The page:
Wednesday, February 20, 2013


Summer in my childhood meant spending more nights in a tent than a bed. It meant waking up at first light, smelling coffee dripping through a handkerchief over a fire, walking across a sandbar to find the paths of the creatures who passed by our tent in the night, pressed into the wet sand. A raccoon’s stack of shucked mussel shells, next to his five fingered hand print, filling with creek water. 

My first clear memory is of being in a canoe, still an only child then, sitting low in the middle seat, balanced on a life jacket, straining to see ahead of us. A curve of the creek and then, caught in a backwash of brambles and flotsam, my beloved beach ball.  There had been wind in the night, and it had blown away, gone forever, according to both mom and dad. And yet there it was. My parents paddled over, dad steering from the back, and mom probably holding onto the back of my life   jacket, keeping my two year old body, bursting with exuberant beach ball reunion joy, firmly in the canoe. I know that grip pretty well myself now, from the other end.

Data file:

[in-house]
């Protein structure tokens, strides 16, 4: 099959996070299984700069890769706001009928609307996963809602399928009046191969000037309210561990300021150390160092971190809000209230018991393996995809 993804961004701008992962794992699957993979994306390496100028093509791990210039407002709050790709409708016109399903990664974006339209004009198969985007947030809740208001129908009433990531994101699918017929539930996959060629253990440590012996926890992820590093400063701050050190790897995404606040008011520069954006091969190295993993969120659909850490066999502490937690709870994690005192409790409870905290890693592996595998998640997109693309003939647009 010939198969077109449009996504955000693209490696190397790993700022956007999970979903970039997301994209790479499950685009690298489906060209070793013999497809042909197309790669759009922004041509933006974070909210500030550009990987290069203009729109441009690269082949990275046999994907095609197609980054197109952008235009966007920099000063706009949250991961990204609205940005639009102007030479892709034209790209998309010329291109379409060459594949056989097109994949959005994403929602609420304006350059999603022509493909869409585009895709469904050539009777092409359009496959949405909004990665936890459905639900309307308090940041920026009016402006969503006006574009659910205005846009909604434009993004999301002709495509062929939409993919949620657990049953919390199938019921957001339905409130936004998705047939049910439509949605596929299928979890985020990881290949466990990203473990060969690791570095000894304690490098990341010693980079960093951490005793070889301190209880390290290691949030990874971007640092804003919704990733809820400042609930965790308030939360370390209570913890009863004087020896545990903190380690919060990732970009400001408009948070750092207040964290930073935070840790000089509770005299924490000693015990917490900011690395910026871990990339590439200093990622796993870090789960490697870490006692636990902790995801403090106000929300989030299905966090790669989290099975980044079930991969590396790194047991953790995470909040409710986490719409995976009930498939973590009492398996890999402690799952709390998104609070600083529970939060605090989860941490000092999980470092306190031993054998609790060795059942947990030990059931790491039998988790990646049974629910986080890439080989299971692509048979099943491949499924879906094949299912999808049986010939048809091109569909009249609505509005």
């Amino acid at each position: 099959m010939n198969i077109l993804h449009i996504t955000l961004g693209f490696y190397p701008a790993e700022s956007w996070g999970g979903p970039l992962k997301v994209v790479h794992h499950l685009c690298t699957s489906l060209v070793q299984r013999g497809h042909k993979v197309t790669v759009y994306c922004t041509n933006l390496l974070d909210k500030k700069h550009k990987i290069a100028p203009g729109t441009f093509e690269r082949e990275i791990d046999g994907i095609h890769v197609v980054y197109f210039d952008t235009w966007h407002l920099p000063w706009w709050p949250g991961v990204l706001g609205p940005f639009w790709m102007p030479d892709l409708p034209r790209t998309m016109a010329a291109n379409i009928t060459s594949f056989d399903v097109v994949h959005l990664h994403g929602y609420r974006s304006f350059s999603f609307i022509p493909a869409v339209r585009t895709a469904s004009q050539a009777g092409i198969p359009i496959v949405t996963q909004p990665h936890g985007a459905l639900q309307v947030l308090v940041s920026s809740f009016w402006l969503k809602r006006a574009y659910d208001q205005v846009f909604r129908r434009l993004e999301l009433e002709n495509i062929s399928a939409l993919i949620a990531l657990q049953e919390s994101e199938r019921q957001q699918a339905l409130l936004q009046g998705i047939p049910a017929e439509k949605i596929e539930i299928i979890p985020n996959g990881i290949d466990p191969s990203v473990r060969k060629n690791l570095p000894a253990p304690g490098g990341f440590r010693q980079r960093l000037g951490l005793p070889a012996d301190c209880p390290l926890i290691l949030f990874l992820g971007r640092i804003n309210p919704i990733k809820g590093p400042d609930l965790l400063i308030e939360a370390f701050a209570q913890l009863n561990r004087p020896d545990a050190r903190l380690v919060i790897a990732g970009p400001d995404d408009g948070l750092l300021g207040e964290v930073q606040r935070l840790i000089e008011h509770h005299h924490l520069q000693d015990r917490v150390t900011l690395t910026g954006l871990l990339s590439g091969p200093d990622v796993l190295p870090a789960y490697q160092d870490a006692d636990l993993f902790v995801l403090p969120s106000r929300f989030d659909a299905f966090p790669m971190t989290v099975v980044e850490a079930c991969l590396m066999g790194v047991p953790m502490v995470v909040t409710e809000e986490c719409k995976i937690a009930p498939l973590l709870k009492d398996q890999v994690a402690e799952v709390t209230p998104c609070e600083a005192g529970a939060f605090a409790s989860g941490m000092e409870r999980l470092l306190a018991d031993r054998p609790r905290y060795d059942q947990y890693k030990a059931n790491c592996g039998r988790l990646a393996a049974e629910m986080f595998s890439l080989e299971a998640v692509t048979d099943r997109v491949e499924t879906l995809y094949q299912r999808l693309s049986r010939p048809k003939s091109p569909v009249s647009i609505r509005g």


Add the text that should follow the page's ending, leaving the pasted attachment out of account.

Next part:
I remember the feeling, the miraculous joy - what was lost is found.

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